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T1 - Financial incentives to promote colorectal cancer screening

T2 - A longitudinal randomized control trial

AU - Lieberman, Alicea

AU - Gneezy, Ayelet

AU - Berry, Emily

AU - Miller, Stacie

AU - Koch, Mark

AU - Ahn, Chul

AU - Balasubramanian, Bijal A.

AU - Argenbright, Keith E.

AU - Gupta, Samir

PY - 2019/1/1

Y1 - 2019/1/1

N2 - Background: Financial incentives may improve health behaviors. We tested the impact of offering financial incentives for mailed fecal immunochemical test (FIT) completion annually for 3 years. Methods: Patients, ages 50 to 64 years, not up-to-date with screening were randomized to receive either a mailed FIT outreach (n ¼ 6,565), outreach plus $5 (n ¼ 1,000), or $10 (n ¼ 1,000) incentive for completion. Patients who completed the test were reinvited using the same incentive the following year, for 3 years. In year 4, patients who returned the kit in all preceding 3 years were reinvited without incentives. Primary outcome was FIT completion among patients offered any incentive versus outreach alone each year. Secondary outcomes were FIT completion for groups offered $5 versus outreach alone, $10 versus outreach alone, and $5 versus $10. Results: Year 1 FIT completion was 36.9% with incentives versus 36.2% outreach alone (P ¼ 0.59) and was not statistically different for $10 (34.6%; P ¼ 0.31) or $5 (39.2%; P ¼ 0.070) versus outreach alone. Year 2 completion was 61.6% with incentives versus 60.8% outreach alone (P ¼ 0.75) and not statistically different for $10 or $5 versus outreach alone. Year 3 completion was 79.4% with incentives versus 74.8% outreach alone (P ¼ 0.080), and was higher for $10 (82.4%) versus outreach alone (P ¼ 0.033), but not for $5 versus outreach alone. Completion was similar across conditions in year 4 (no incentives). Conclusions: Offering small incentives did not increase FIT completion relative to standard outreach. Impact: This was the first longitudinal study testing the impact of repeated financial incentives, and their withdrawal, on FIT completion.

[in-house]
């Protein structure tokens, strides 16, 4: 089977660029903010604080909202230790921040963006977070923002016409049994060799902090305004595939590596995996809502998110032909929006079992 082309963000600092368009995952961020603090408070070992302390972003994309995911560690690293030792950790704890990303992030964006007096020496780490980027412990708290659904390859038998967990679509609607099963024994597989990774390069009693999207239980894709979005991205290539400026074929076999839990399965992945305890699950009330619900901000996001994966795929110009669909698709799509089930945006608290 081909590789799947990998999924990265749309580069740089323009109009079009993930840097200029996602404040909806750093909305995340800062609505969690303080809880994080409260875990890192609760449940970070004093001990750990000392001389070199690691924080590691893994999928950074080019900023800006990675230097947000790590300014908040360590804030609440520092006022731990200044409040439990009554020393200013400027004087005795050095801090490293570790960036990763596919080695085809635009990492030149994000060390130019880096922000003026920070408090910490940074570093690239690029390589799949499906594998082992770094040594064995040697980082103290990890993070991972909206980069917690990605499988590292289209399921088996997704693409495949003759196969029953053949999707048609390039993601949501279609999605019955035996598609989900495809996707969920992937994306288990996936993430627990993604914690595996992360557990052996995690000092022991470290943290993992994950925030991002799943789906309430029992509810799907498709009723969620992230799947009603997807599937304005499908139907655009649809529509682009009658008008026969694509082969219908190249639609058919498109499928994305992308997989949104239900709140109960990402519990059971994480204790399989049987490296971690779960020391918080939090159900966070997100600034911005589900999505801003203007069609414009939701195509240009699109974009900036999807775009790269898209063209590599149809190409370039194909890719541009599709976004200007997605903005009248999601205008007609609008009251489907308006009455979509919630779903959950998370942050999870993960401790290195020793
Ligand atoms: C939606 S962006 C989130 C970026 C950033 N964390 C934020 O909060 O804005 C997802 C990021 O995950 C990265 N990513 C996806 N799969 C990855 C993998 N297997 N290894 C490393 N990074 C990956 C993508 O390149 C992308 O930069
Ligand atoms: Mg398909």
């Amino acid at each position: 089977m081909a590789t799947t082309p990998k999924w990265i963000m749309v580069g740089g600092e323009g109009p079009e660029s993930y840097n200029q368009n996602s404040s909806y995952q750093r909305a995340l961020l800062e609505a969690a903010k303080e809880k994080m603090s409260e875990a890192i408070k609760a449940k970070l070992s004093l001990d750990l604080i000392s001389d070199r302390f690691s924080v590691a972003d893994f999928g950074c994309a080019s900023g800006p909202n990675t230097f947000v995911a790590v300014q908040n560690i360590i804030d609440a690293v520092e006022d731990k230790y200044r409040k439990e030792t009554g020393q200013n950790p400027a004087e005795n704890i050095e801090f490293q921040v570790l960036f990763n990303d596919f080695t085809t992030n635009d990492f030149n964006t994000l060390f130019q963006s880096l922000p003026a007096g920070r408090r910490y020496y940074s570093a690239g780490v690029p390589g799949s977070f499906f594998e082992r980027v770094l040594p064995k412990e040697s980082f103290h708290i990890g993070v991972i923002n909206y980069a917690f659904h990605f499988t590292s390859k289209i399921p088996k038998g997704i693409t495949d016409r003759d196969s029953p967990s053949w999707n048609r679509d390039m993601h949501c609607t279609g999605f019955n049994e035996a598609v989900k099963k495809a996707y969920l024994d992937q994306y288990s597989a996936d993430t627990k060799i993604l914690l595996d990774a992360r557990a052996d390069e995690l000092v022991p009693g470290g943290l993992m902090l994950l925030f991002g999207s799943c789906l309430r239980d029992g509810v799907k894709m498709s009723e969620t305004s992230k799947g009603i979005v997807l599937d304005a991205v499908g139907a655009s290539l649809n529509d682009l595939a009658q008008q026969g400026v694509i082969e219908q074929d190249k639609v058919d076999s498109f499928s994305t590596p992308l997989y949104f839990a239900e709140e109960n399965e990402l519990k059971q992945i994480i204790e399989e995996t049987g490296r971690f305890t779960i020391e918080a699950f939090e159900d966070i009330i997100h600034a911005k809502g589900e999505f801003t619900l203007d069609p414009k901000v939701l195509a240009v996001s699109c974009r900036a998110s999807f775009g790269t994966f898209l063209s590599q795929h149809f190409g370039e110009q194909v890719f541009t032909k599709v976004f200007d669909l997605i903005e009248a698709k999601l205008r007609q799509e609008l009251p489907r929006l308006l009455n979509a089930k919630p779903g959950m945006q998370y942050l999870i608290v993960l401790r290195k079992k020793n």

AB - Background: Financial incentives may improve health behaviors. We tested the impact of offering financial incentives for mailed fecal immunochemical test (FIT) completion annually for 3 years. Methods: Patients, ages 50 to 64 years, not up-to-date with screening were randomized to receive either a mailed FIT outreach (n ¼ 6,565), outreach plus $5 (n ¼ 1,000), or $10 (n ¼ 1,000) incentive for completion. Patients who completed the test were reinvited using the same incentive the following year, for 3 years. In year 4, patients who returned the kit in all preceding 3 years were reinvited without incentives. Primary outcome was FIT completion among patients offered any incentive versus outreach alone each year. Secondary outcomes were FIT completion for groups offered $5 versus outreach alone, $10 versus outreach alone, and $5 versus $10. Results: Year 1 FIT completion was 36.9% with incentives versus 36.2% outreach alone (P ¼ 0.59) and was not statistically different for $10 (34.6%; P ¼ 0.31) or $5 (39.2%; P ¼ 0.070) versus outreach alone. Year 2 completion was 61.6% with incentives versus 60.8% outreach alone (P ¼ 0.75) and not statistically different for $10 or $5 versus outreach alone. Year 3 completion was 79.4% with incentives versus 74.8% outreach alone (P ¼ 0.080), and was higher for $10 (82.4%) versus outreach alone (P ¼ 0.033), but not for $5 versus outreach alone. Completion was similar across conditions in year 4 (no incentives). Conclusions: Offering small incentives did not increase FIT completion relative to standard outreach. Impact: This was the first longitudinal study testing the impact of repeated financial incentives, and their withdrawal, on FIT completion.